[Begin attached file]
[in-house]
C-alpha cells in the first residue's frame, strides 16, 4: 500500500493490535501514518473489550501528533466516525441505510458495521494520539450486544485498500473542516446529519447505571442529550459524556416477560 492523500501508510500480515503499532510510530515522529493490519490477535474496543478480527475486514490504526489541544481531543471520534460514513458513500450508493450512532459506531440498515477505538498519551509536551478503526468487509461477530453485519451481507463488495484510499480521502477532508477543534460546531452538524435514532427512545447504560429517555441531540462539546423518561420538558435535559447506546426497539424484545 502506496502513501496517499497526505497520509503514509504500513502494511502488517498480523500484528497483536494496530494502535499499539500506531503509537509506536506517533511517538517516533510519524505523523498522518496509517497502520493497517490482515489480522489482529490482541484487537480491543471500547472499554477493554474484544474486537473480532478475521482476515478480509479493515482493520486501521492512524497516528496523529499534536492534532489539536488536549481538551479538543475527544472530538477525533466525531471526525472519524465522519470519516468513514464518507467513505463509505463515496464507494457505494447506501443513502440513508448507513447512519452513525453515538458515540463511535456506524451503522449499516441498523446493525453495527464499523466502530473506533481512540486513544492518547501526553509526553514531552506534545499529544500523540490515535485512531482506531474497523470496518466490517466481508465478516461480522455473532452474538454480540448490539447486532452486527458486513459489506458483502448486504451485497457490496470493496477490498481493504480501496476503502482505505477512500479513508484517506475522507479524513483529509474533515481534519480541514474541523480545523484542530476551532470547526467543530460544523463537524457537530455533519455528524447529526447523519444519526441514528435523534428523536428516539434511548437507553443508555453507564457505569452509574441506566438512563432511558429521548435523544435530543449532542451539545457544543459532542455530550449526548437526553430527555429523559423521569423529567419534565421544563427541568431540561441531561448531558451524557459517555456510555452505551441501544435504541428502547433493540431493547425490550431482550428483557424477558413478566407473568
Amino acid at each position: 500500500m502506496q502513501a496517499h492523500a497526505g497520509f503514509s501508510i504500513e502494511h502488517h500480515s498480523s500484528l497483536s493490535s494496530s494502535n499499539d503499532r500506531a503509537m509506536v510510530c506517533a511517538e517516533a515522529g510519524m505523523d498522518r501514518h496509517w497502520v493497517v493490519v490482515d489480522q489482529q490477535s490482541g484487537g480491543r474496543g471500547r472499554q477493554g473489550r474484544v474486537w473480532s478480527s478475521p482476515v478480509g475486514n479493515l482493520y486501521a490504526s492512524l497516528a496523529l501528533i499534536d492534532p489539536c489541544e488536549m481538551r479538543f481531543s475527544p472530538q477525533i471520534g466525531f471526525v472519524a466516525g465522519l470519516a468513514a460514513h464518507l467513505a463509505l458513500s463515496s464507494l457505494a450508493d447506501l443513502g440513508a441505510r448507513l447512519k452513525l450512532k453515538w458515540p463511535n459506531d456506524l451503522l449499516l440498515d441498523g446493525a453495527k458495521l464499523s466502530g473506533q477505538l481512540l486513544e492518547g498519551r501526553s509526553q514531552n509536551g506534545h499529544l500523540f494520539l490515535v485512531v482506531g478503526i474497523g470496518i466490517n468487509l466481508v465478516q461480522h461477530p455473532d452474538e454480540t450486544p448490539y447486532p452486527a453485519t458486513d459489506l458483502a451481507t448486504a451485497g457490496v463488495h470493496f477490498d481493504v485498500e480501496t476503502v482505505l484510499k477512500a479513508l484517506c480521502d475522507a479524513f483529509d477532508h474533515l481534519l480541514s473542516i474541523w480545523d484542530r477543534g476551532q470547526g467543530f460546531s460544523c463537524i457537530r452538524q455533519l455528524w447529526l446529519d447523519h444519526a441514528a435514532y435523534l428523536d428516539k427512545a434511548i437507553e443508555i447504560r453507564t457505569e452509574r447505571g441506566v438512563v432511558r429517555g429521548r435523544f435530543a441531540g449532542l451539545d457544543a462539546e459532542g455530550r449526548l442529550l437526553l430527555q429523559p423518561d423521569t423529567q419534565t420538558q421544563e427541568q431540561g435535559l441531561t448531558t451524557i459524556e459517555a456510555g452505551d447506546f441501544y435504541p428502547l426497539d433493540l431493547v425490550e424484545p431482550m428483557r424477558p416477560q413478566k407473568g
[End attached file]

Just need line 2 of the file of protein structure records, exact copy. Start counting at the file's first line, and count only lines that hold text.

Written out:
C-alpha cells in the first residue's frame, strides 16, 4: 500500500493490535501514518473489550501528533466516525441505510458495521494520539450486544485498500473542516446529519447505571442529550459524556416477560 492523500501508510500480515503499532510510530515522529493490519490477535474496543478480527475486514490504526489541544481531543471520534460514513458513500450508493450512532459506531440498515477505538498519551509536551478503526468487509461477530453485519451481507463488495484510499480521502477532508477543534460546531452538524435514532427512545447504560429517555441531540462539546423518561420538558435535559447506546426497539424484545 502506496502513501496517499497526505497520509503514509504500513502494511502488517498480523500484528497483536494496530494502535499499539500506531503509537509506536506517533511517538517516533510519524505523523498522518496509517497502520493497517490482515489480522489482529490482541484487537480491543471500547472499554477493554474484544474486537473480532478475521482476515478480509479493515482493520486501521492512524497516528496523529499534536492534532489539536488536549481538551479538543475527544472530538477525533466525531471526525472519524465522519470519516468513514464518507467513505463509505463515496464507494457505494447506501443513502440513508448507513447512519452513525453515538458515540463511535456506524451503522449499516441498523446493525453495527464499523466502530473506533481512540486513544492518547501526553509526553514531552506534545499529544500523540490515535485512531482506531474497523470496518466490517466481508465478516461480522455473532452474538454480540448490539447486532452486527458486513459489506458483502448486504451485497457490496470493496477490498481493504480501496476503502482505505477512500479513508484517506475522507479524513483529509474533515481534519480541514474541523480545523484542530476551532470547526467543530460544523463537524457537530455533519455528524447529526447523519444519526441514528435523534428523536428516539434511548437507553443508555453507564457505569452509574441506566438512563432511558429521548435523544435530543449532542451539545457544543459532542455530550449526548437526553430527555429523559423521569423529567419534565421544563427541568431540561441531561448531558451524557459517555456510555452505551441501544435504541428502547433493540431493547425490550431482550428483557424477558413478566407473568